Bermuda Grass Field Once Flooded, Now Drying For Mid-Season


Photo by William Gangnath

RHS field after days of rain.

Aidan Brami, Online Copy Editor

Joseph B. Good stadium has been a topic of discussion this school year as athletes and coaches have transitioned from talking about what it will be like playing on the new Bermuda grass field, to wondering how many games would be postponed as the new field was buried under water from a multitude of recent storms.

Varsity football experienced the negative effects of this flooding in the team’s first home game Sept. 7 against Bethesda-Chevy Chase (B-CC) High School.

“The first game was fun, but it was so muddy and every time we would plant or cut, it would make a dirt patch,” senior offensive lineman Jaylon Harry said.

The athletic department had to move the football team’s third game against Damascus High School, which was supposed to be played at home, to Richard Montgomery High School. There have also been multiple soccer and field hockey games postponed due to the drainage issues. So far this season, RHS has postponed 26 games due to wet field conditions, as of the first week of October.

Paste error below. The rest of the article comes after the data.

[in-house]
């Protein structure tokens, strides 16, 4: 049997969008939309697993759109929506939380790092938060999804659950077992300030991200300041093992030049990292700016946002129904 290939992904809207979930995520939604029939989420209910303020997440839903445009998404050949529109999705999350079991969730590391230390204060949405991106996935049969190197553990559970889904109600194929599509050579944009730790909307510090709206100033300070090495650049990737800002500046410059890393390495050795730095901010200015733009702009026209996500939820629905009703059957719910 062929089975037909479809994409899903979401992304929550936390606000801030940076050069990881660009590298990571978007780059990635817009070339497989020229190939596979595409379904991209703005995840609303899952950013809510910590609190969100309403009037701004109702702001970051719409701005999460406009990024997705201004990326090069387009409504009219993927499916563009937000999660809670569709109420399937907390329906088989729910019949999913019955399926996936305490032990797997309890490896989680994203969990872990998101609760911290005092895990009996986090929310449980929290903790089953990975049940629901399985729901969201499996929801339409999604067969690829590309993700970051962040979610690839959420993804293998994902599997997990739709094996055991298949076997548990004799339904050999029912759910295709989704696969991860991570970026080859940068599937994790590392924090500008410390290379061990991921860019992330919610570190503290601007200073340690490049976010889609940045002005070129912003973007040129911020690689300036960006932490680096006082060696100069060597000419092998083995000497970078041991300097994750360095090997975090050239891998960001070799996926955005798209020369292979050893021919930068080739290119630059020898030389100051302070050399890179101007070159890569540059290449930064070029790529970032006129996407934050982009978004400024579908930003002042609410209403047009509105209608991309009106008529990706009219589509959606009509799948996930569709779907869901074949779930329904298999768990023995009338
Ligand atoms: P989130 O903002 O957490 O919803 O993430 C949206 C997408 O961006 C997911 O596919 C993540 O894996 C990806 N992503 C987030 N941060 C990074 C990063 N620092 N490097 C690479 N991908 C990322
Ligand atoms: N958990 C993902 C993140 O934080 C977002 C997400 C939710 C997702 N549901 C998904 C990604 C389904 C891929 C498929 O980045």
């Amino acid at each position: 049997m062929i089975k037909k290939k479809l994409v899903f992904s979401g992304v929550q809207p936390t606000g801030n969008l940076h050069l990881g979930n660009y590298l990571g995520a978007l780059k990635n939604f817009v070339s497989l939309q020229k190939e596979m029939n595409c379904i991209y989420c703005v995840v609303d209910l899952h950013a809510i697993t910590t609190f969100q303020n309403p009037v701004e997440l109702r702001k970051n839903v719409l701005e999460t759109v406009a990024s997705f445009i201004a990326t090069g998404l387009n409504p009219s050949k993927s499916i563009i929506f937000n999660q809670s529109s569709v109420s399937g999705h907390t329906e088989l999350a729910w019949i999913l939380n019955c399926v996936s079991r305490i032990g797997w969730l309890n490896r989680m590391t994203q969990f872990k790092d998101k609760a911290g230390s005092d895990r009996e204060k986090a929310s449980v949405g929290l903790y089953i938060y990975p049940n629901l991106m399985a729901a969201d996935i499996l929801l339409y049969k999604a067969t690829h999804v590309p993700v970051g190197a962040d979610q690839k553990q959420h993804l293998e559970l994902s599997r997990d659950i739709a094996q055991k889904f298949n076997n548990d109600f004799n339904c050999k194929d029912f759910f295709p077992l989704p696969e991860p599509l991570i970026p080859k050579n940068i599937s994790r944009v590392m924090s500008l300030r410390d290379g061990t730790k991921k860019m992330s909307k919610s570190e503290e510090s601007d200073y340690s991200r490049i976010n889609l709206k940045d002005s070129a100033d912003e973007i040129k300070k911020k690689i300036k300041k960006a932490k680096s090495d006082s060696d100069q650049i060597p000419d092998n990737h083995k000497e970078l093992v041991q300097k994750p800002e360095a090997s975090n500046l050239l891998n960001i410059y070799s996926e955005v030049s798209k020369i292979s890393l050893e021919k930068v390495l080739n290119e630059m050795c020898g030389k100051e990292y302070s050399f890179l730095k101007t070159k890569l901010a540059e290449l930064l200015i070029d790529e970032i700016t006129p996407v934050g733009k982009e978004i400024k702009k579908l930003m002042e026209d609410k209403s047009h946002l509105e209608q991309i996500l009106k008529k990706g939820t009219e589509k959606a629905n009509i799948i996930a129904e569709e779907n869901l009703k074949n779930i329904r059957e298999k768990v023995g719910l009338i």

While there were rumors about leaky pipes and faulty equipment circulating, athletic director Michael Hayes worked to identify the exact problem and fix it so that RHS teams could experience playing on their new field.

“They’ve checked the valves, they’ve checked the sprinkler heads, they’ve checked the irrigation pipes; it must just be a low spot in the middle of the field that we’re going to have to topdress,” Hayes said.

When the season first started, teams had high expectations for their brand new Bermuda Grass field.

“It looked great at the beginning, but after it rained and had some drainage issues, it was frustrating. It probably would have been better if it had some more time to grow in, but hopefully we can get it fixed and not have to worry about it going forward,” varsity girls field hockey coach Raymond Trail said.

As the field has slowly dried, athletes hope the weather continues to hold so they can make up their games and finish out the season.

“The new field is like a sponge, when it rains you honestly can’t play on it because the ball doesn’t move fast enough when you pass it,” senior girls soccer midfielder Charlotte Davis said. “The Bermuda grass tends to hold up better than regular grass so I think it will hold up well when it dries.”